Three Ways Web Users Form Search Queries

Search engine optimization is a critical part of driving traffic to your medical practice website. Having an effectively optimized page means understanding the way web users enter search queries into search engines. There are three main categories searches fall into, informational, transactional and navigational. To follow is a look into each type of search and how they matter to your website’s SEO. 

Informational Searches

Informational searches are entered as questions web users are asking Google or any other search engine. For example, a web user may enter, “How do I know if I have a cavity?” into a search engine. These types of searches are difficult to rank for because it’s impossible to determine the curiosity of the human mind.  Queries plugged into a search engine such as “dentist” is an incredibly general thing to optimize for. Methods aimed towards ranking for specific, targeted searches may provide for more positive results.

Transactional Searches

If you’re craving pizza and live in Mystic, Conn., you’d Google “pizza in Mystic,” which will provide top pizza parlors in your area. The same holds true for doctors and medical professionals. For example, if you’re searching for an Urgent Care in your area, you’d enter, “Urgent Care in Name of my Town.”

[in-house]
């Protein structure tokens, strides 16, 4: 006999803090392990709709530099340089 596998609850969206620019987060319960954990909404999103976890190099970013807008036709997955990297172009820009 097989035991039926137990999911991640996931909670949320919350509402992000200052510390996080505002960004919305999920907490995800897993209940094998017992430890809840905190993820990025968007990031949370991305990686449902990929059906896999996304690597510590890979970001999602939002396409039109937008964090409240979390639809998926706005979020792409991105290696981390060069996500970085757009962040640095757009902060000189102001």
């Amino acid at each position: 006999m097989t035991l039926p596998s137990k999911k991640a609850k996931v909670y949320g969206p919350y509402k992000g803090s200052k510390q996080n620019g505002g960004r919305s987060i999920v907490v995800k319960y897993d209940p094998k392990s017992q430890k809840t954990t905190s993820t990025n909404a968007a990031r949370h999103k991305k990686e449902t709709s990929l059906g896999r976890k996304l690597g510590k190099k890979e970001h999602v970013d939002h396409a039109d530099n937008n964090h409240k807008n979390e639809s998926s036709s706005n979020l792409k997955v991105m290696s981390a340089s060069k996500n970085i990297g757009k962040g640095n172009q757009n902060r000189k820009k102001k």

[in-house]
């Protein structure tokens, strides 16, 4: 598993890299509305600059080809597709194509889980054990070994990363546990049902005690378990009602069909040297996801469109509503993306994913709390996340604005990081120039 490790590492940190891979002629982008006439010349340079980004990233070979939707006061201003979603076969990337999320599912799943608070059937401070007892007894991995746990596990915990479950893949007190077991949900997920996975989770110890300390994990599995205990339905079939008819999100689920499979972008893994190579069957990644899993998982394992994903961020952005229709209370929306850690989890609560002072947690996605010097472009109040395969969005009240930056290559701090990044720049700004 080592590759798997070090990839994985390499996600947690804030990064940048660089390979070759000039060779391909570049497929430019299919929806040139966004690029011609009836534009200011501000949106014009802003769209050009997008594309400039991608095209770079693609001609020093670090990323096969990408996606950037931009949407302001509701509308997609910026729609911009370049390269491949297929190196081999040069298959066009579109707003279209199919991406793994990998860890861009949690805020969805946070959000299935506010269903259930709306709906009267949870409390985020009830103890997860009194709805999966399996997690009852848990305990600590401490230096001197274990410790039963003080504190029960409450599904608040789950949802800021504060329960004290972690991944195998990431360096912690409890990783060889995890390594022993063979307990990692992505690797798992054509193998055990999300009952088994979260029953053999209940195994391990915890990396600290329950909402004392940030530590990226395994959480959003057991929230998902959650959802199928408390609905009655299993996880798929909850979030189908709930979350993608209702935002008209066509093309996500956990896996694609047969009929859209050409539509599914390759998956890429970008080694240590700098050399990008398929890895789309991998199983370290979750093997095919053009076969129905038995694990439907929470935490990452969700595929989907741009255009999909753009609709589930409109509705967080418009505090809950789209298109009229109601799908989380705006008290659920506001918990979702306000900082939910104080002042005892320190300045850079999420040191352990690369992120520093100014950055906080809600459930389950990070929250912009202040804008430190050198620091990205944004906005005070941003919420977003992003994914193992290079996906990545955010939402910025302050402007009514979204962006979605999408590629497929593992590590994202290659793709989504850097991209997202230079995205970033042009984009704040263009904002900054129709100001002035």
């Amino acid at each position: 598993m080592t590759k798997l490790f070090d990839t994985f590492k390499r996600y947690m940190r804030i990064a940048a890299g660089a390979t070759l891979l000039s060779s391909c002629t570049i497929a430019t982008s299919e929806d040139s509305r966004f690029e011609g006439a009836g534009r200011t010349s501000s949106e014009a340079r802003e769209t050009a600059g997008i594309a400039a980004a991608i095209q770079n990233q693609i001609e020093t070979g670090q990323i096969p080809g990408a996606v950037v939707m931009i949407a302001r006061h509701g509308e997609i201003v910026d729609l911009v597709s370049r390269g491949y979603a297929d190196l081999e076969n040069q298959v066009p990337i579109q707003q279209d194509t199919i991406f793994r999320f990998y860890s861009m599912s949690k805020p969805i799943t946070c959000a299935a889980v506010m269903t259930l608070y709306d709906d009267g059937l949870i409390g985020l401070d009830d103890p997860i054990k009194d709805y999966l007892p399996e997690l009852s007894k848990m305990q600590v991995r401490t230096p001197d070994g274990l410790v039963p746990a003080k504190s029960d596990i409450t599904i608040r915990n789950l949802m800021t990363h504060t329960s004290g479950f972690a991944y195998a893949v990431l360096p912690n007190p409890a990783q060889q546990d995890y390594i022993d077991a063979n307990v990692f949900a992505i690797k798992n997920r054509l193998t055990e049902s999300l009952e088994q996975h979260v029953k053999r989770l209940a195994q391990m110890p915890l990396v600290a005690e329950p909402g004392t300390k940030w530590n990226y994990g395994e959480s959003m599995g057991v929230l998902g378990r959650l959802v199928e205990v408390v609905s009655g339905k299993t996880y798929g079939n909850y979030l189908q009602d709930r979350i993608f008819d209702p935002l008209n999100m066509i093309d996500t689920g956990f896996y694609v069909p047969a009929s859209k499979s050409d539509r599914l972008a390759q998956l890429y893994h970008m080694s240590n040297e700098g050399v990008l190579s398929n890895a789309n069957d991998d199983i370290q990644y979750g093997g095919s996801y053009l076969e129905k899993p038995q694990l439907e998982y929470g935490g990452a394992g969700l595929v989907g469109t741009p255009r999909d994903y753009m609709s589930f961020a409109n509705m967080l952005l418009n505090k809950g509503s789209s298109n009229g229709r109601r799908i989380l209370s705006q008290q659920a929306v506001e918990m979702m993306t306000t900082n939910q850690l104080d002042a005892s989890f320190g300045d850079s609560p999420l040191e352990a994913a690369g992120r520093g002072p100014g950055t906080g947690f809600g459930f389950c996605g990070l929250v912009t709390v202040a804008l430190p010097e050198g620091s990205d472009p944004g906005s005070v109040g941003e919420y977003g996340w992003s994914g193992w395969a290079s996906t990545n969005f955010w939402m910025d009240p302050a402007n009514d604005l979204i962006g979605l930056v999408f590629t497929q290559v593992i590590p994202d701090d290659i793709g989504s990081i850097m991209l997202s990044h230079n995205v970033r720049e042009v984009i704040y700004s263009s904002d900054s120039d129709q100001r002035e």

When a potential patient is looking for the types of services you offer, having a geographical tag associated with your office will help lead that patient directly to you, regardless of your placement on the first page of Google’s search engine. In the end, it isn’t so much ranking that matters, but driving up site traffic and and a better patient conversion rate.

Navigational Searches

A navigational search query is when a user types something specific into a search engine with the intention of landing on a certain site. For example, by typing “YouTube” into Google or any other search engine, the top result will most likely be

Navigational search queries indicate a user has an objective. This type of search query is often entered when a web user is already familiar with your brand, but isn’t positive of your URL, so they leave that up to Google or another search engine to find out for them. For example, en existing patient may want to access your website, or maybe a potential patient heard your advertisement on the local radio station, they may search “Doctor’s Name in the Town I am in,” with the intention of finding your medical practice website’s unique URL.

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